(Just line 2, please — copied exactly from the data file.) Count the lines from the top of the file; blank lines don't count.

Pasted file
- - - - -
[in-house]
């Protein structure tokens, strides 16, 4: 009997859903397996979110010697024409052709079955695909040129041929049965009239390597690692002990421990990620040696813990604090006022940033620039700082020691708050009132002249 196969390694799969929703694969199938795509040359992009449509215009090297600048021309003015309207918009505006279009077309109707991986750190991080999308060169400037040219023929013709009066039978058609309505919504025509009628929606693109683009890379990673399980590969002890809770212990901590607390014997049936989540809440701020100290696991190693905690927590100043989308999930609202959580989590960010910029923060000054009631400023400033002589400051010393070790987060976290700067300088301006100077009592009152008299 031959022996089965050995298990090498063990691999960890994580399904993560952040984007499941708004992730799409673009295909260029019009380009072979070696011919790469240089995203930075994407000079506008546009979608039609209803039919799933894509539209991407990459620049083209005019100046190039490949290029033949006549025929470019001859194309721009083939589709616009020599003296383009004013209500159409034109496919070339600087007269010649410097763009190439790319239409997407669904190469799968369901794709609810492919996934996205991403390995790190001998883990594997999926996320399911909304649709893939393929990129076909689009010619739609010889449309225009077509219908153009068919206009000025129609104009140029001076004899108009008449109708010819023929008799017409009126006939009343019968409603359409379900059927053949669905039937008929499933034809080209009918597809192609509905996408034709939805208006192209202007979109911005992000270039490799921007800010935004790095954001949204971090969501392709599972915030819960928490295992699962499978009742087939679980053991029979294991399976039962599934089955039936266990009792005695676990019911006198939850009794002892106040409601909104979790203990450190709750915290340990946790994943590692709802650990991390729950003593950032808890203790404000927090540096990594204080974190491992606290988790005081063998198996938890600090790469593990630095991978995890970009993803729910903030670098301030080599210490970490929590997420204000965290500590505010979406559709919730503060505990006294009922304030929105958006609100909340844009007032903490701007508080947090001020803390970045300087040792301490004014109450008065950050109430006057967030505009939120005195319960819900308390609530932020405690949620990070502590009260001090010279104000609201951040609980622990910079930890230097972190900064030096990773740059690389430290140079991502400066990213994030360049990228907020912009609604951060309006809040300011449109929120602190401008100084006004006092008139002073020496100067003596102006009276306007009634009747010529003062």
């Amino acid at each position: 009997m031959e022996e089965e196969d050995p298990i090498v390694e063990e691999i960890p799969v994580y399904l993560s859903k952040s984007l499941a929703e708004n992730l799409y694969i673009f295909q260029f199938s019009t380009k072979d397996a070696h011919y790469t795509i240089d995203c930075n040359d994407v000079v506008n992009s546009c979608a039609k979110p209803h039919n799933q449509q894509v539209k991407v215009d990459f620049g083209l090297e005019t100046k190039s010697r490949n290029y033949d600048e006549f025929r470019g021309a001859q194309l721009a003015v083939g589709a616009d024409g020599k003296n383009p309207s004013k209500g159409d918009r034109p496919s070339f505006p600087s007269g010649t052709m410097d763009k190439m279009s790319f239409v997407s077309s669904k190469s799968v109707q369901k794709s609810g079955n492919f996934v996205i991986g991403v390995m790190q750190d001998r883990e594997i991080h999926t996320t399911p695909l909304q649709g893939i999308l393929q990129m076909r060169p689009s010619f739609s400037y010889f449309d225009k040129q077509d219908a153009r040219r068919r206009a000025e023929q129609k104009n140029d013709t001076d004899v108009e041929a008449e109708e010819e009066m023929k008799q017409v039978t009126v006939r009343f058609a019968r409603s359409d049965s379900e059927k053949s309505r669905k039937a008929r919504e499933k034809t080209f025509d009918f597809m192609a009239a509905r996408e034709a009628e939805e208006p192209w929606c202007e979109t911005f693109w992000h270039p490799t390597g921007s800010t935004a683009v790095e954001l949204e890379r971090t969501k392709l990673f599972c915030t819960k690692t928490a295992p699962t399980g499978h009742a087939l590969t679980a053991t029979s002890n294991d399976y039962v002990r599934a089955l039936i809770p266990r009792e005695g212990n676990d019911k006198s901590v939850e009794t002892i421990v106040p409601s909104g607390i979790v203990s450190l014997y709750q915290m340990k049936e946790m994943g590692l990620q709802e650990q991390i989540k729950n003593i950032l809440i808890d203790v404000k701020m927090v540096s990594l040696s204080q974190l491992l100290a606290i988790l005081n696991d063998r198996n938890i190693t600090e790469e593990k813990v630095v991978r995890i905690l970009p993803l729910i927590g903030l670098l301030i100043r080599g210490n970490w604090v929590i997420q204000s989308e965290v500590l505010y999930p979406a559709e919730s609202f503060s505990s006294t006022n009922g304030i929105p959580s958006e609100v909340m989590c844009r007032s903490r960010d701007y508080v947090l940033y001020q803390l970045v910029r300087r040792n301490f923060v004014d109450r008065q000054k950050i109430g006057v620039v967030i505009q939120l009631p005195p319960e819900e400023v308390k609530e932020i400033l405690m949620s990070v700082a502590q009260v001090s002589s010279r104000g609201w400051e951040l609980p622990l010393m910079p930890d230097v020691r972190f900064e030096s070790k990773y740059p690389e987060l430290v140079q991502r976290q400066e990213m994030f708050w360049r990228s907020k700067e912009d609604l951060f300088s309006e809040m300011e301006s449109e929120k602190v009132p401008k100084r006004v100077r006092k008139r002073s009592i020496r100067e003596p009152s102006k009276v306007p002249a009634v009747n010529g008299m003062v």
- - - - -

């Protein structure tokens, strides 16, 4: 009997859903397996979110010697024409052709079955695909040129041929049965009239390597690692002990421990990620040696813990604090006022940033620039700082020691708050009132002249 196969390694799969929703694969199938795509040359992009449509215009090297600048021309003015309207918009505006279009077309109707991986750190991080999308060169400037040219023929013709009066039978058609309505919504025509009628929606693109683009890379990673399980590969002890809770212990901590607390014997049936989540809440701020100290696991190693905690927590100043989308999930609202959580989590960010910029923060000054009631400023400033002589400051010393070790987060976290700067300088301006100077009592009152008299 031959022996089965050995298990090498063990691999960890994580399904993560952040984007499941708004992730799409673009295909260029019009380009072979070696011919790469240089995203930075994407000079506008546009979608039609209803039919799933894509539209991407990459620049083209005019100046190039490949290029033949006549025929470019001859194309721009083939589709616009020599003296383009004013209500159409034109496919070339600087007269010649410097763009190439790319239409997407669904190469799968369901794709609810492919996934996205991403390995790190001998883990594997999926996320399911909304649709893939393929990129076909689009010619739609010889449309225009077509219908153009068919206009000025129609104009140029001076004899108009008449109708010819023929008799017409009126006939009343019968409603359409379900059927053949669905039937008929499933034809080209009918597809192609509905996408034709939805208006192209202007979109911005992000270039490799921007800010935004790095954001949204971090969501392709599972915030819960928490295992699962499978009742087939679980053991029979294991399976039962599934089955039936266990009792005695676990019911006198939850009794002892106040409601909104979790203990450190709750915290340990946790994943590692709802650990991390729950003593950032808890203790404000927090540096990594204080974190491992606290988790005081063998198996938890600090790469593990630095991978995890970009993803729910903030670098301030080599210490970490929590997420204000965290500590505010979406559709919730503060505990006294009922304030929105958006609100909340844009007032903490701007508080947090001020803390970045300087040792301490004014109450008065950050109430006057967030505009939120005195319960819900308390609530932020405690949620990070502590009260001090010279104000609201951040609980622990910079930890230097972190900064030096990773740059690389430290140079991502400066990213994030360049990228907020912009609604951060309006809040300011449109929120602190401008100084006004006092008139002073020496100067003596102006009276306007009634009747010529003062």